Forty-five members and guests attended NOCI's ninth Annual General Meeting on Friday, February 16, 2007 at the Dakota Lawn Bowls Club.
NOCI President Doris Ames gave the President's report of our many projects and activities in 2006, including our Seedbank and Brokenhead Trail project. Election proceedings were led by Nominations Chair, Richard Reeves. The election results included re-election of board members Peggy Bainard Acheson, John Neufeld, and Iris Reimer.
The 2007 board of directors is as follows:
|Iris Reimer||Treasurer and Fieldtrip-Coordinator|
|Peggy Bainard Acheson||Membership|
Following the business meeting we were pleased to have our member Yvonne Lozinski and her husband Alan Mason present a slide presentation on the rich, natural environments and Mayan Ruin sites of Central America -- Belize, Guatemala, and Honduras. Combining the natural with the cultural aspects of a country always gives a more in-depth sense of the country. Thank you Yvonne and Allan!
Thanks to all who donated items for the silent auction, raffle, and door prizes including Nancy Allan, Bill Belcher, Yvonne Lozinski, Birnie and Nora Reid, as well as Board members. Congratulations to the winners of the silent auction, raffle, and door prize draws.
The Tree-Seedling Order-Form along with information and instructions are in a separate web-page.
The botanical name comes from the Latin word arietinus meaning "of a ram" because the cone-shaped lip looks a bit like the head of a ram.
This rare orchid is found in shady cool acidic bogs and coniferous forests with underlying limestone in a band extending from the Southeast as far as the northern end of Lake Winnipeg and across to Saskatchewan. It is uncommon globally and is listed as a species of special concern in every state and province where it occurs.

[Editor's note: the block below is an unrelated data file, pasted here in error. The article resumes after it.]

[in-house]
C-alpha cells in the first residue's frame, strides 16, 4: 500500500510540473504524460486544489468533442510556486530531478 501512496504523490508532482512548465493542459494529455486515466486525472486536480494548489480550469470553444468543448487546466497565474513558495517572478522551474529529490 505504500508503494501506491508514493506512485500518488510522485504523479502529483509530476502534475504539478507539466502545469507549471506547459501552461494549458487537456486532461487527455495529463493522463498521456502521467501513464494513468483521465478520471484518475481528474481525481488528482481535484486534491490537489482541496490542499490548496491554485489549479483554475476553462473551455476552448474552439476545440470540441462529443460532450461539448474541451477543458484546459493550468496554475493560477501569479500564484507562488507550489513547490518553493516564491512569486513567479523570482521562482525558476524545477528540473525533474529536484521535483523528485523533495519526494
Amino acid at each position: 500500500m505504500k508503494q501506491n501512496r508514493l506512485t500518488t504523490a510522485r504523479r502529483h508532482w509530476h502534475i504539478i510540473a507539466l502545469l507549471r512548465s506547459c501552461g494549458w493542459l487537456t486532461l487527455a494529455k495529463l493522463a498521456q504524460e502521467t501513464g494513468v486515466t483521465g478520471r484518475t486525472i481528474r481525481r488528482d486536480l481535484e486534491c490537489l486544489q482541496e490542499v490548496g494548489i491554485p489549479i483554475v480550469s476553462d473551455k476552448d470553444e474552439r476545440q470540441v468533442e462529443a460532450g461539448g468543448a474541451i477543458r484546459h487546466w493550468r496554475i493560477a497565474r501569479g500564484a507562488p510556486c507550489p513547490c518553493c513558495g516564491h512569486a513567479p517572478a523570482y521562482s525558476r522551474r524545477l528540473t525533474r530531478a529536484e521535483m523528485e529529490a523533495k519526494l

Single or multiple stems up to 30cm tall arise from a knotty root. The entire plant is covered with fine hairs. Three to five bluish-green leaves are spiralled around the upper part of the stem. There are one or sometimes two small flowers at the top of the stem. The lip is white with its round opening covered with white hairs and the conical lower portion covered with reddish-purple veins. The sepals and petals are purplish sometimes tinged with green. The narrow lateral sepals are not fused like other lady's-slippers. There is a white-flowered form.
Ram's-head blooms before the other lady's-slippers in late May while it is still cool. Pollination, when it occurs, is carried out by small bees. As soon as the flower is pollinated the dorsal sepal falls down over the lip sealing it completely and the flower rapidly fades. If not pollinated the flowers will last about one week. The upright seed capsule seems large for the size of the plant.
This delicate little orchid is the smallest of the lady's-slippers with a lip the size of a dime. It is often hard to find in the shady woods where it likes to grow and every year it becomes rarer still.
Clear-cut logging and wetland drainage have been the main threats to its survival and now global warming may become an even greater threat to its existence, as it requires cool soil to grow.